Monday, September 24, 2012

My Nightmare

I am going to try, such as I am able at this time, to express part of the whole realization that dawned upon me after waking from a dream.  I hope I can communicate this simply and clearly to you, without any undue emotionalism.

I had a strange dream last night. In the dream, I was at home for the Winter Break. The mild December weather, green grass, and leafy trees weren't what was strange about it, though. I was unsettled by the development around my mother's house. My mother's house used to be my great aunt Ruth's house, and it was built and rebuilt near the long, forested peak of the Hill of Boisdale. The house and the whole community of Upper Leitches Creek is surrounded by fens and the so-called "Appalachian Forest," although it is located on Cape Breton Island, Nova Scotia, Canada.

I believe all attempts to certify her family's hectarage to be thwarted by topography. My mother's family would have lived out there on the Upper Leitches Creek Road for seven generations, but in reality, she has sold the house since moving down to Halifax. She sold the house, but kept the land.

In my dream, there was another asphalt road or two cleared from where trees had been, and there were new houses.  They were tacky and pretentious, in contrast to the typical Nova Scotian home, which is a monotone box, with tiny rectangular windows, that lacks pretension intentionally, consciously, and by design.

The steep slope between the new roads was covered with turf. This unsettled me. Even though I was not lucid in this dream - even though I didn't know that I was dreaming - I could feel the wrongness of it all inside. Like worms or being inhabited by demons.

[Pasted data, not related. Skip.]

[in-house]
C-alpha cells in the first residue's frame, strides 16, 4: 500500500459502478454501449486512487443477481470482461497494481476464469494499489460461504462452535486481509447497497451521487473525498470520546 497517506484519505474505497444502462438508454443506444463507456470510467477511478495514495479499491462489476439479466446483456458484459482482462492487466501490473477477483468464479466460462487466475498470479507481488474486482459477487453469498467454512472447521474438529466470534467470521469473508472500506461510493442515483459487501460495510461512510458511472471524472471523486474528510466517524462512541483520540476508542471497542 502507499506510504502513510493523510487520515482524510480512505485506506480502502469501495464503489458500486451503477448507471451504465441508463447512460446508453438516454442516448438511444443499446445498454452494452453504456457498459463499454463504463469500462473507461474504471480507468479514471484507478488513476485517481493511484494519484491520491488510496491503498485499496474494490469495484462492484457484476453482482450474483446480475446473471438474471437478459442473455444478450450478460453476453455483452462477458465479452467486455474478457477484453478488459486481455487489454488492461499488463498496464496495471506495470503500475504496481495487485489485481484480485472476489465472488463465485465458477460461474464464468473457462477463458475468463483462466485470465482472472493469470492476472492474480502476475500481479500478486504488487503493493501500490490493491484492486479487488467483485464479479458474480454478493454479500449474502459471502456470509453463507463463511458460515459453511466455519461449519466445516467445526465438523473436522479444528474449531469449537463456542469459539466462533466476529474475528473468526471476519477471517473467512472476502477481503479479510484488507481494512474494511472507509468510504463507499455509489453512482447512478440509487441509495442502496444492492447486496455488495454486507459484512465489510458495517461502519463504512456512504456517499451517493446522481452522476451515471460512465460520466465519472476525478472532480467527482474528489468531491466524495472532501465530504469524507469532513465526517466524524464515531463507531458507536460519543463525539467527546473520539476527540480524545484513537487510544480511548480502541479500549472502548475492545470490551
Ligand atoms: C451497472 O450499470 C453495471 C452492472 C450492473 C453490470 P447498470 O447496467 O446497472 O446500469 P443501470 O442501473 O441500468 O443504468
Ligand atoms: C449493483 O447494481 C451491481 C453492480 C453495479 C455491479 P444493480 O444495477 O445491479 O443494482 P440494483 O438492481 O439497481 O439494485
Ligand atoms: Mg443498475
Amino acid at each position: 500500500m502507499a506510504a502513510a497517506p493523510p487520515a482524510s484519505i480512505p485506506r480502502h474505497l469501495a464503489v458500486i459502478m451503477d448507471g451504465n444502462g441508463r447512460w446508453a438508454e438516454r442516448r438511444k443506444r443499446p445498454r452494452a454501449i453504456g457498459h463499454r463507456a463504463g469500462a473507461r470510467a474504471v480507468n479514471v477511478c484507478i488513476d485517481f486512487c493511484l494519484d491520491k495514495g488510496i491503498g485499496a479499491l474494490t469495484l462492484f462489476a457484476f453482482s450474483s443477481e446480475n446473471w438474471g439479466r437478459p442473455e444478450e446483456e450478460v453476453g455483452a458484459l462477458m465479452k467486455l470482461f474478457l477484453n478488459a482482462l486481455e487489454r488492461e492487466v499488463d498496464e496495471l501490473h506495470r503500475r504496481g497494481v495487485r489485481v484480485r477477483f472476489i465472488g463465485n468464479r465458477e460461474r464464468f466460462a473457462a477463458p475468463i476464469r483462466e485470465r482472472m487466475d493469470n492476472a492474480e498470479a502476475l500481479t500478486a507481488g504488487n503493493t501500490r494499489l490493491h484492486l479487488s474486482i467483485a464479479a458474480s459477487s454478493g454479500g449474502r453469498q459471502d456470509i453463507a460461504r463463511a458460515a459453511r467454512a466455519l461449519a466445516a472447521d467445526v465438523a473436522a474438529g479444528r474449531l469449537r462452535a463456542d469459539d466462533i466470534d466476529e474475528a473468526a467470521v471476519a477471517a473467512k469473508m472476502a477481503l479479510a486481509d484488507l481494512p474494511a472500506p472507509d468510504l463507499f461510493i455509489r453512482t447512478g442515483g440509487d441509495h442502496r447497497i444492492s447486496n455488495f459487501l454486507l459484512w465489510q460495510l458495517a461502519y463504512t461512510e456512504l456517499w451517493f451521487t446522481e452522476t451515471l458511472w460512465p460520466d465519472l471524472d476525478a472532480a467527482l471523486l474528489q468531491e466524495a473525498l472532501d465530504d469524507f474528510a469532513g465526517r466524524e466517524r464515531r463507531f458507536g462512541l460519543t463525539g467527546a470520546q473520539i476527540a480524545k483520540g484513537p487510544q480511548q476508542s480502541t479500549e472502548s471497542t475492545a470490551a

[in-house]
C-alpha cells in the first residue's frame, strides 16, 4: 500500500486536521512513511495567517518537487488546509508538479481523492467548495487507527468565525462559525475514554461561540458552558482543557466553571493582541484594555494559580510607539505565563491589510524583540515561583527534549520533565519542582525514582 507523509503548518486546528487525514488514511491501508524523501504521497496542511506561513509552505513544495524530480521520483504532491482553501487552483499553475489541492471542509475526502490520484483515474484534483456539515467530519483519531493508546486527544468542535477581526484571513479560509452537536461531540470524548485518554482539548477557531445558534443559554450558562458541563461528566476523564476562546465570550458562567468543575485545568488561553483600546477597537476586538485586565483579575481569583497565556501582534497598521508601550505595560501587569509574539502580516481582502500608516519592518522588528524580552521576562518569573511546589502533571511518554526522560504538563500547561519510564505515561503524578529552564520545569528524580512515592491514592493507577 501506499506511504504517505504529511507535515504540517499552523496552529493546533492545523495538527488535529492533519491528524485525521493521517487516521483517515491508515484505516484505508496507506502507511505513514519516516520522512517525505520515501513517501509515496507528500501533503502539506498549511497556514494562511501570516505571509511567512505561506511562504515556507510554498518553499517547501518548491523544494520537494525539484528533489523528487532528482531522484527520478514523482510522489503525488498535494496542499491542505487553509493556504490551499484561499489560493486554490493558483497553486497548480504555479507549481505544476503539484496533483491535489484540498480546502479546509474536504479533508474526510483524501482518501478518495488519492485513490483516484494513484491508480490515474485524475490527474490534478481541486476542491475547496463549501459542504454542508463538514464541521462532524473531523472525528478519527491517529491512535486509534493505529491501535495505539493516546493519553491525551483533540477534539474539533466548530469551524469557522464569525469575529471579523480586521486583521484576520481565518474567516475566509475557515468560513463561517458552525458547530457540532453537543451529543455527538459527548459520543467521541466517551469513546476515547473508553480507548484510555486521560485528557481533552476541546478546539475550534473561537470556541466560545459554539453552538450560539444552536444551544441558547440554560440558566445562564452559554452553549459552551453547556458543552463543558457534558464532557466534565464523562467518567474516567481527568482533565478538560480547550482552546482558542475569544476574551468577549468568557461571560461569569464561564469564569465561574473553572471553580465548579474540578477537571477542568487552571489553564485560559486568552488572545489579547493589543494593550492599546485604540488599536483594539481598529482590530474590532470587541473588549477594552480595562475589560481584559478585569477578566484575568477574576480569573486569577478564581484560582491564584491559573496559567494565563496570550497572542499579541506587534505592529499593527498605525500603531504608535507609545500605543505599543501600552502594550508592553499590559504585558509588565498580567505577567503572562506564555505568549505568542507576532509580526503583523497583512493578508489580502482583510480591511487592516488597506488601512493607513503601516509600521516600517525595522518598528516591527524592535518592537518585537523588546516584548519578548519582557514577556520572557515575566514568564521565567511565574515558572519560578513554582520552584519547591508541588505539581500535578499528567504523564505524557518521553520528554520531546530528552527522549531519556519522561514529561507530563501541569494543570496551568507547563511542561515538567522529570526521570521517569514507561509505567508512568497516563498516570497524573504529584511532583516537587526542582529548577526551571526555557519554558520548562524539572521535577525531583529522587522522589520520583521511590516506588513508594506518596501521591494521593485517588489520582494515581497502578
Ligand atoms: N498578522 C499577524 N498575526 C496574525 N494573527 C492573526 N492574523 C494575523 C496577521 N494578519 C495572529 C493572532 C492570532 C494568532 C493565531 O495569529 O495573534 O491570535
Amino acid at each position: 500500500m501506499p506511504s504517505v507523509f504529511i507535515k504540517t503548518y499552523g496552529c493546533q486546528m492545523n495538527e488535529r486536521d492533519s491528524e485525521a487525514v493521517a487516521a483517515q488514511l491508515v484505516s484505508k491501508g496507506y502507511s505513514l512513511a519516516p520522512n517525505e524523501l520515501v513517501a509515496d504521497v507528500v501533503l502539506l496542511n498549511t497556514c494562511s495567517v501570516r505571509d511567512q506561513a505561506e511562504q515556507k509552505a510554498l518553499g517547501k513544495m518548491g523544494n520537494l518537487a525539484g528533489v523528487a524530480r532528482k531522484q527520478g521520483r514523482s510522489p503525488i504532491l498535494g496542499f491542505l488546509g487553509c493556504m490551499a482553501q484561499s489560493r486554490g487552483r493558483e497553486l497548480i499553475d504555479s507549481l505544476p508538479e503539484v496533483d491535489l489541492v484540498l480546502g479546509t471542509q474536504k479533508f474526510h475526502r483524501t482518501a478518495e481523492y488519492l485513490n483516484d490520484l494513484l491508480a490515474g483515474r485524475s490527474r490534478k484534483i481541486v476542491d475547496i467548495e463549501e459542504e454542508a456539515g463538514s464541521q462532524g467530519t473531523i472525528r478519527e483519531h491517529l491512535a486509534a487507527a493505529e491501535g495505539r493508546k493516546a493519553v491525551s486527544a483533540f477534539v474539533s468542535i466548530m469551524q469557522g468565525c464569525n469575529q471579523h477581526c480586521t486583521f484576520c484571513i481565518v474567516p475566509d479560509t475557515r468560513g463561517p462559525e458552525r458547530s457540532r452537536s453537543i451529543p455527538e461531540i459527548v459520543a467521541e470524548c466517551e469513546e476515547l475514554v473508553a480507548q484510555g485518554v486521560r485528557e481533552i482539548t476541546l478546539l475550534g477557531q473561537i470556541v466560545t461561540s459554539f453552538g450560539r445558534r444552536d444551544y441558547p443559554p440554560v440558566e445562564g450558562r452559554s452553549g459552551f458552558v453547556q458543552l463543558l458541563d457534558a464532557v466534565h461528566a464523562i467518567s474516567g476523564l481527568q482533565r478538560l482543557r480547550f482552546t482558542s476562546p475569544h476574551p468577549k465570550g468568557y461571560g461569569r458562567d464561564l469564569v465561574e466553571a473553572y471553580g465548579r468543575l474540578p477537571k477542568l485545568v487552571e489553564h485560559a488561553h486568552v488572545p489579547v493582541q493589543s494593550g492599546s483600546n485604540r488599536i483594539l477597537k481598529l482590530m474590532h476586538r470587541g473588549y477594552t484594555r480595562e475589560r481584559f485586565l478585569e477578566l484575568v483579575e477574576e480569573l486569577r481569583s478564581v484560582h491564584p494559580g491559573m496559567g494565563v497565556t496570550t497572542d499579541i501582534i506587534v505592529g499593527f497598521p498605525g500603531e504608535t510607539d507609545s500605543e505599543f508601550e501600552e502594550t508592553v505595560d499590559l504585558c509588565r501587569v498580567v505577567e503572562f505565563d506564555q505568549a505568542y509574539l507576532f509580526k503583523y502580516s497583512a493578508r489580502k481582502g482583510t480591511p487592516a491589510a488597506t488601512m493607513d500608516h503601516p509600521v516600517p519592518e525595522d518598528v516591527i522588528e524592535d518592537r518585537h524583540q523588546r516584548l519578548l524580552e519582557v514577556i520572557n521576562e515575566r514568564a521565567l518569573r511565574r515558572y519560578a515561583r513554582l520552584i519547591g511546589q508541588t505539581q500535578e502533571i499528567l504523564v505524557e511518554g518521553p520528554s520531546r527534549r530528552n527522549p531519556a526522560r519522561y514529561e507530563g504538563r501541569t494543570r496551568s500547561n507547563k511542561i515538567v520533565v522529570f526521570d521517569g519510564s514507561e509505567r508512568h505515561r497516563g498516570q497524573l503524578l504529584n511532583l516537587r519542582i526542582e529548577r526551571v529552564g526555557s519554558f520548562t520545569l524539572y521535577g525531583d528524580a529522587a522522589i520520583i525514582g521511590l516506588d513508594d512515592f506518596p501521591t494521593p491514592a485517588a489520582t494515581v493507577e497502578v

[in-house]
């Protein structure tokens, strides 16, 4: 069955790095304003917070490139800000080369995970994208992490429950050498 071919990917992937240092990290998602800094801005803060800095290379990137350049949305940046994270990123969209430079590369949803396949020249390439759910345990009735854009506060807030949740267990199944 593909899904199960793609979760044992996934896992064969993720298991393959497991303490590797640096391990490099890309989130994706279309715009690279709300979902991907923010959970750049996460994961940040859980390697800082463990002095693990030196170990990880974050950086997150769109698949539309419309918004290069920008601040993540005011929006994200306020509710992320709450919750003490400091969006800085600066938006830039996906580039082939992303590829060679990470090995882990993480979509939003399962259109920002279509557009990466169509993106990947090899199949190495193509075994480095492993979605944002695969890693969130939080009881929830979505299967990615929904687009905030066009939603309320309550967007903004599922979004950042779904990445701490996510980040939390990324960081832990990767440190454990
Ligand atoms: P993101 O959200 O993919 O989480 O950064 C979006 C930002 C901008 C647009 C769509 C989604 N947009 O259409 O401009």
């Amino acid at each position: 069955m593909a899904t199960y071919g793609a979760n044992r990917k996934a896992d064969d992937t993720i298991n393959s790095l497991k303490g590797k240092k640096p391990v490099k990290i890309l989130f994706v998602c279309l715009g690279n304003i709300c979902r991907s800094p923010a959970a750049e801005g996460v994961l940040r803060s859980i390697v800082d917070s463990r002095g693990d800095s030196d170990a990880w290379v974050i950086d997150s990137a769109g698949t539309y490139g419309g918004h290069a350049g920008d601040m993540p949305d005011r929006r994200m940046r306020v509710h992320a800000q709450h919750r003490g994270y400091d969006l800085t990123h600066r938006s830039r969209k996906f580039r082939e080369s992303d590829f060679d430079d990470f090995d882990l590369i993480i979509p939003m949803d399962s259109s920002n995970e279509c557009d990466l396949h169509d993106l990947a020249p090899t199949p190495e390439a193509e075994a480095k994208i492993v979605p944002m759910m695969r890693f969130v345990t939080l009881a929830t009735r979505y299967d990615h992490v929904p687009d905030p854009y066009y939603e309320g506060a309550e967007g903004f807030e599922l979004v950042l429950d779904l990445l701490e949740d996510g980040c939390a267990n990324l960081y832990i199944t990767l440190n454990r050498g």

I spoke with two old women in my dream (without any lucidity). I said to them that, although it was so sad that the forest was cut down, it was good that there was a bus to town, for my mother to visit her children, who work in the city. I type these last words with horror, because that isn't how I think about things! I really love the forest dearly. I could say that, more than any other thing, I want it protected.

The real horror of this dream unfolded, however, as I woke up. Although my eyes opened and I sat up in my bed, a mysterious understanding dawned upon me.  The objects of my bedroom surrounding me seemed to be thrust forward, each proof of the nightmarish totality of our "evolutionary trap." I saw a box of Tobasco Sauce on my desk, and it seemed like an artifact of a degenerate, spiteful, and careless industry.  And of course it really was and is.

Development, and what could be called progress, and the establishment in which we live, immerse us spitefully in artificiality that is only the reassembled defiled and dead remains of eliminated landscapes, eliminated homes, and communities of living things that have been erased from existence. This is the nightmare that industrial capitalism makes of our desires for development and career ambitions.

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